Little Falls City School District’s Engineering by Design program
Little Falls City School District’s standards-based Engineering by Design program strives to build students’ resilience while developing their real-life problem-solving skills.
“Instead of asking students what they want to be when they grow up, we are asking what problem they want to solve,” says Maria Lindsay, principal of the New York district’s middle school.
The program, launched in 2012, is part of the International Technology and Engineering Educators Association’s STEM±Center. The PD component, which consists of four-day training sessions, teaches educators to integrate technical literacy through problem- and project-based learning.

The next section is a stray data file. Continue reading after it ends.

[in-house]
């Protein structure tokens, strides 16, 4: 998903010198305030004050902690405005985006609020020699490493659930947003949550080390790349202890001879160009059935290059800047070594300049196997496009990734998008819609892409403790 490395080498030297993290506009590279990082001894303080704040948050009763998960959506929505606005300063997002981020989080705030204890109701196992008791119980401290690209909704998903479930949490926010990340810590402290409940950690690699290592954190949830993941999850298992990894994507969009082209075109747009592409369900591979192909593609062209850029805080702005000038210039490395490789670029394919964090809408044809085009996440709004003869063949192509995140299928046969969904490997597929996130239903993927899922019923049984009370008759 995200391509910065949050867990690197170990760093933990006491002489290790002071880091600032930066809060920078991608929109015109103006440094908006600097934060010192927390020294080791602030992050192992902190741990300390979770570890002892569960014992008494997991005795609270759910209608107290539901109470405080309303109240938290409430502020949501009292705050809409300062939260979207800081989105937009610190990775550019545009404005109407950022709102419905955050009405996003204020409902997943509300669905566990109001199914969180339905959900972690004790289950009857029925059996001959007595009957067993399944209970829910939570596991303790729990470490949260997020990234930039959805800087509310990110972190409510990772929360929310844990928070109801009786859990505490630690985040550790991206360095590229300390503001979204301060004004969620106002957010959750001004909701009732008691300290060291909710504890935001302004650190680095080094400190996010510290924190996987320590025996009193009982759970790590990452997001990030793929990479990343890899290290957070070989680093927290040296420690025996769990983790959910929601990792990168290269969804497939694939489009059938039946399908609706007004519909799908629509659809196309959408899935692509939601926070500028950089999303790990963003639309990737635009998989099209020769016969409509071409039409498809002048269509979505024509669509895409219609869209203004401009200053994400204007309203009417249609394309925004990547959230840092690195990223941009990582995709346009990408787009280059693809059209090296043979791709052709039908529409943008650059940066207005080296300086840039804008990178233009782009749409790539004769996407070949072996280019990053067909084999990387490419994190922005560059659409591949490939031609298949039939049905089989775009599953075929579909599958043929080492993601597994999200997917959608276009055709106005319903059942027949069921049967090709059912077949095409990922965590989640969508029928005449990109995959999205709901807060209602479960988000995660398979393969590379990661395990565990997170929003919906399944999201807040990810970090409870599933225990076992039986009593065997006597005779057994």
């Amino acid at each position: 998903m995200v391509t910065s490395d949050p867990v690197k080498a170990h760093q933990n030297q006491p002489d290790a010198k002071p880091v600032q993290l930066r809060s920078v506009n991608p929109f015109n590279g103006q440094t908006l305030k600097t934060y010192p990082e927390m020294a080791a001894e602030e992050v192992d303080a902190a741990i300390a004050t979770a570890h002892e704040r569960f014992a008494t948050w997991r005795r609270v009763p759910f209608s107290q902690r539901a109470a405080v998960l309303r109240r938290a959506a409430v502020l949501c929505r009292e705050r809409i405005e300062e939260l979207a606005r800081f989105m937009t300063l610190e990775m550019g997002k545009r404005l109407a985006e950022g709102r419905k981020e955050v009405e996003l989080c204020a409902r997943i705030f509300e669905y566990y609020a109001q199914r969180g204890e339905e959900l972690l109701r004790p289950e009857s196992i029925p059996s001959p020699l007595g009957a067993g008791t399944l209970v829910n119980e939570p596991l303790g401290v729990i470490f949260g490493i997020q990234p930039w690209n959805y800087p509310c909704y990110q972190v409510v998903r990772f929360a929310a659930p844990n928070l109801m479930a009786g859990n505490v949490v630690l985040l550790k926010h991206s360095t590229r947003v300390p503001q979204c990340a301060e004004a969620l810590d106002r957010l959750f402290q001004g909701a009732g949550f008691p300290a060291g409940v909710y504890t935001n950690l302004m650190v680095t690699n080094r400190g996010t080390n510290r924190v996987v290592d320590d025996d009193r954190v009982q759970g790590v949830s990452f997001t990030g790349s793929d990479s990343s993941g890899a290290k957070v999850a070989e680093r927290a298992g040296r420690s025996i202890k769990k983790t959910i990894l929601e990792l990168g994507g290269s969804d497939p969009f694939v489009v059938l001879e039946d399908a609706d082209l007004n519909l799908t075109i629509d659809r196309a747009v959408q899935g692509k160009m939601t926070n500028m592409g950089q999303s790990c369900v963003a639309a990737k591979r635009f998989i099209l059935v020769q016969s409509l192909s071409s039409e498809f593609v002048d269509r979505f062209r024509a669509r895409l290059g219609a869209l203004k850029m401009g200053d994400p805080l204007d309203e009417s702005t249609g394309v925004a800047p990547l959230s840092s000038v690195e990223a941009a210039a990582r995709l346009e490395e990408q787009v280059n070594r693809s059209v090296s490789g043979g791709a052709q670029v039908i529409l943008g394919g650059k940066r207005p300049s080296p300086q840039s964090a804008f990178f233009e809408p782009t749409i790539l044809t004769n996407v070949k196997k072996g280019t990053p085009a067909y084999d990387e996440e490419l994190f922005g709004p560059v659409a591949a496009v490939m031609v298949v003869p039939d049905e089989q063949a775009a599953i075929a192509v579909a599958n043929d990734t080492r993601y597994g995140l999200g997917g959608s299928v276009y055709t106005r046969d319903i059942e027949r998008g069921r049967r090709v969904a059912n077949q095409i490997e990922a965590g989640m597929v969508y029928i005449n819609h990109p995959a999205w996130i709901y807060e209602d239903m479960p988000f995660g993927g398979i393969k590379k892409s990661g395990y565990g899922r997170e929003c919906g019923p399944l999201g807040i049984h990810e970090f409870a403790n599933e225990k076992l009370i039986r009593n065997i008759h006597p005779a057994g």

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Preschoolers, for instance, focus on the life cycles of plants, butterflies and frogs, while kindergarteners examine the homes of animals and second-graders study biomimicry.
On the high school level, students learn how engineers apply knowledge to invent innovative technological products. Older students make and refine product prototypes, then discuss their experiences.
“The process they learn can be applied to anything as they are collaborating with others, finding a problem and brainstorming solutions,” says Lindsay.
Nearly 150 teachers from 70 New York school districts have been trained in the Engineering By Design curriculum, says Andrew Zaffarano, the program’s state consortium director.
Five to 10 districts join the program every year as interest in integrative STEM becomes more of a priority, especially at the elementary school level.